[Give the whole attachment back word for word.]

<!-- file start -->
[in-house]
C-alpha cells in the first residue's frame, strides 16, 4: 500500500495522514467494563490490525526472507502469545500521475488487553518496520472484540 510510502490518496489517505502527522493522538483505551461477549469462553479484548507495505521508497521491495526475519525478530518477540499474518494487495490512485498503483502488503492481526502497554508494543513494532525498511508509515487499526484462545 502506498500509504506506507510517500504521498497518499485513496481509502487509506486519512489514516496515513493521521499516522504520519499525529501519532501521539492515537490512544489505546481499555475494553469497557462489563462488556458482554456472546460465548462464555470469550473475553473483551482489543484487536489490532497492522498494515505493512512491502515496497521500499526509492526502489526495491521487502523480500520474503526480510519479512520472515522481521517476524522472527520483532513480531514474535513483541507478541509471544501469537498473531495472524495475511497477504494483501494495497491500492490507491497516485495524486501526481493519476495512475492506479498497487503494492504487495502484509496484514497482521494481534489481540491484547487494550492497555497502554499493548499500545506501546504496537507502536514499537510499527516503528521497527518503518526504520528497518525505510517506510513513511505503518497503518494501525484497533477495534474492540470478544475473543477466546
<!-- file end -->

[in-house]
C-alpha cells in the first residue's frame, strides 16, 4: 500500500495522514467494563490490525526472507502469545500521475488487553518496520472484540 510510502490518496489517505502527522493522538483505551461477549469462553479484548507495505521508497521491495526475519525478530518477540499474518494487495490512485498503483502488503492481526502497554508494543513494532525498511508509515487499526484462545 502506498500509504506506507510517500504521498497518499485513496481509502487509506486519512489514516496515513493521521499516522504520519499525529501519532501521539492515537490512544489505546481499555475494553469497557462489563462488556458482554456472546460465548462464555470469550473475553473483551482489543484487536489490532497492522498494515505493512512491502515496497521500499526509492526502489526495491521487502523480500520474503526480510519479512520472515522481521517476524522472527520483532513480531514474535513483541507478541509471544501469537498473531495472524495475511497477504494483501494495497491500492490507491497516485495524486501526481493519476495512475492506479498497487503494492504487495502484509496484514497482521494481534489481540491484547487494550492497555497502554499493548499500545506501546504496537507502536514499537510499527516503528521497527518503518526504520528497518525505510517506510513513511505503518497503518494501525484497533477495534474492540470478544475473543477466546